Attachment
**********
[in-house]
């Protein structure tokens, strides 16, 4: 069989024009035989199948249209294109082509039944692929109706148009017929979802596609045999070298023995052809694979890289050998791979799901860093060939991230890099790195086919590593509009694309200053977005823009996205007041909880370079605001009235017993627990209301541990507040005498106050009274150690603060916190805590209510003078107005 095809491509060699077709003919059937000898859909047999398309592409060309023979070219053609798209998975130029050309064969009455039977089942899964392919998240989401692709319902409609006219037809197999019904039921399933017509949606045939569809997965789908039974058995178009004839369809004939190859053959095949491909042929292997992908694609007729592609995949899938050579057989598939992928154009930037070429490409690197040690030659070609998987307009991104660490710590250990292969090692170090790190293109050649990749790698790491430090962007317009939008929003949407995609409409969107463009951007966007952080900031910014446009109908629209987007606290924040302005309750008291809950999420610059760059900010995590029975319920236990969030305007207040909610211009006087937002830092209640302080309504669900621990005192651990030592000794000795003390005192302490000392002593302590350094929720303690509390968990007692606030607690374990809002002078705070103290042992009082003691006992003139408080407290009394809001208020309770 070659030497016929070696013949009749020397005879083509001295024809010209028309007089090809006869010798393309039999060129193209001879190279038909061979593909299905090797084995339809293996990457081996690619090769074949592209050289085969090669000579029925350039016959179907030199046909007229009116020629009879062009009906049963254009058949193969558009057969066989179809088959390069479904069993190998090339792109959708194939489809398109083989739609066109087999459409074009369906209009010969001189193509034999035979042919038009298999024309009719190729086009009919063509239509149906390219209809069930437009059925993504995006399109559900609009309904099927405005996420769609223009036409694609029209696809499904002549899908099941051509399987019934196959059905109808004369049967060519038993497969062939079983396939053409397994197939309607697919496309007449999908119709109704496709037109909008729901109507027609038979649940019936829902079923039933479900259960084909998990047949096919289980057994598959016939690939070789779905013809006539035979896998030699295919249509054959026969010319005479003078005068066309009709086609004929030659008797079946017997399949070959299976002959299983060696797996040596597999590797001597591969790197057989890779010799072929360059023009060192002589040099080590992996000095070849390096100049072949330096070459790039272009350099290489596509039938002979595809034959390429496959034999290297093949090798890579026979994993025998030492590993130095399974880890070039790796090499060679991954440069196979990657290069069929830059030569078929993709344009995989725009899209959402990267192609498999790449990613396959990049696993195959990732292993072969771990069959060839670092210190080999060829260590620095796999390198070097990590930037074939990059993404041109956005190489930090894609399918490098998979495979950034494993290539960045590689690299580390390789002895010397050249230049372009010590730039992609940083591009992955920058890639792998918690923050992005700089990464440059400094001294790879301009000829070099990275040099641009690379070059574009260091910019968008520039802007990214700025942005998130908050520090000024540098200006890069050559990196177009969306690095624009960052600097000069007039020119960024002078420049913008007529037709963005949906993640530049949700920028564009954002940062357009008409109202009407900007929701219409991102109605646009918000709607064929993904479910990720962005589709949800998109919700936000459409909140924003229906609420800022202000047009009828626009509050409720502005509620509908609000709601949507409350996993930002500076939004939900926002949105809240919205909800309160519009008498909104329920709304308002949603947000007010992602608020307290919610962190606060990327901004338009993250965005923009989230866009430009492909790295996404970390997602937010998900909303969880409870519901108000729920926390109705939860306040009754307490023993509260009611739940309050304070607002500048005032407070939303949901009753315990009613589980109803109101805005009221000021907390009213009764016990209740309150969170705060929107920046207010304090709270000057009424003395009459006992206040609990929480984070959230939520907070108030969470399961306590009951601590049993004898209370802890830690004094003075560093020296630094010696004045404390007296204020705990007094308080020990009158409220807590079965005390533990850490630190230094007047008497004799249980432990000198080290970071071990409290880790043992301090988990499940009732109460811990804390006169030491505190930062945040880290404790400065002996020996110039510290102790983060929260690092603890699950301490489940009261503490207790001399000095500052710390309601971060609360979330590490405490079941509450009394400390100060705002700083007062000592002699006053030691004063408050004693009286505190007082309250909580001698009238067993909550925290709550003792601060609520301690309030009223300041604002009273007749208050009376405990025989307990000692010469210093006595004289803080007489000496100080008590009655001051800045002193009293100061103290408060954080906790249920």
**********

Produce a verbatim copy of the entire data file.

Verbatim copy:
[in-house]
């Protein structure tokens, strides 16, 4: 069989024009035989199948249209294109082509039944692929109706148009017929979802596609045999070298023995052809694979890289050998791979799901860093060939991230890099790195086919590593509009694309200053977005823009996205007041909880370079605001009235017993627990209301541990507040005498106050009274150690603060916190805590209510003078107005 095809491509060699077709003919059937000898859909047999398309592409060309023979070219053609798209998975130029050309064969009455039977089942899964392919998240989401692709319902409609006219037809197999019904039921399933017509949606045939569809997965789908039974058995178009004839369809004939190859053959095949491909042929292997992908694609007729592609995949899938050579057989598939992928154009930037070429490409690197040690030659070609998987307009991104660490710590250990292969090692170090790190293109050649990749790698790491430090962007317009939008929003949407995609409409969107463009951007966007952080900031910014446009109908629209987007606290924040302005309750008291809950999420610059760059900010995590029975319920236990969030305007207040909610211009006087937002830092209640302080309504669900621990005192651990030592000794000795003390005192302490000392002593302590350094929720303690509390968990007692606030607690374990809002002078705070103290042992009082003691006992003139408080407290009394809001208020309770 070659030497016929070696013949009749020397005879083509001295024809010209028309007089090809006869010798393309039999060129193209001879190279038909061979593909299905090797084995339809293996990457081996690619090769074949592209050289085969090669000579029925350039016959179907030199046909007229009116020629009879062009009906049963254009058949193969558009057969066989179809088959390069479904069993190998090339792109959708194939489809398109083989739609066109087999459409074009369906209009010969001189193509034999035979042919038009298999024309009719190729086009009919063509239509149906390219209809069930437009059925993504995006399109559900609009309904099927405005996420769609223009036409694609029209696809499904002549899908099941051509399987019934196959059905109808004369049967060519038993497969062939079983396939053409397994197939309607697919496309007449999908119709109704496709037109909008729901109507027609038979649940019936829902079923039933479900259960084909998990047949096919289980057994598959016939690939070789779905013809006539035979896998030699295919249509054959026969010319005479003078005068066309009709086609004929030659008797079946017997399949070959299976002959299983060696797996040596597999590797001597591969790197057989890779010799072929360059023009060192002589040099080590992996000095070849390096100049072949330096070459790039272009350099290489596509039938002979595809034959390429496959034999290297093949090798890579026979994993025998030492590993130095399974880890070039790796090499060679991954440069196979990657290069069929830059030569078929993709344009995989725009899209959402990267192609498999790449990613396959990049696993195959990732292993072969771990069959060839670092210190080999060829260590620095796999390198070097990590930037074939990059993404041109956005190489930090894609399918490098998979495979950034494993290539960045590689690299580390390789002895010397050249230049372009010590730039992609940083591009992955920058890639792998918690923050992005700089990464440059400094001294790879301009000829070099990275040099641009690379070059574009260091910019968008520039802007990214700025942005998130908050520090000024540098200006890069050559990196177009969306690095624009960052600097000069007039020119960024002078420049913008007529037709963005949906993640530049949700920028564009954002940062357009008409109202009407900007929701219409991102109605646009918000709607064929993904479910990720962005589709949800998109919700936000459409909140924003229906609420800022202000047009009828626009509050409720502005509620509908609000709601949507409350996993930002500076939004939900926002949105809240919205909800309160519009008498909104329920709304308002949603947000007010992602608020307290919610962190606060990327901004338009993250965005923009989230866009430009492909790295996404970390997602937010998900909303969880409870519901108000729920926390109705939860306040009754307490023993509260009611739940309050304070607002500048005032407070939303949901009753315990009613589980109803109101805005009221000021907390009213009764016990209740309150969170705060929107920046207010304090709270000057009424003395009459006992206040609990929480984070959230939520907070108030969470399961306590009951601590049993004898209370802890830690004094003075560093020296630094010696004045404390007296204020705990007094308080020990009158409220807590079965005390533990850490630190230094007047008497004799249980432990000198080290970071071990409290880790043992301090988990499940009732109460811990804390006169030491505190930062945040880290404790400065002996020996110039510290102790983060929260690092603890699950301490489940009261503490207790001399000095500052710390309601971060609360979330590490405490079941509450009394400390100060705002700083007062000592002699006053030691004063408050004693009286505190007082309250909580001698009238067993909550925290709550003792601060609520301690309030009223300041604002009273007749208050009376405990025989307990000692010469210093006595004289803080007489000496100080008590009655001051800045002193009293100061103290408060954080906790249920």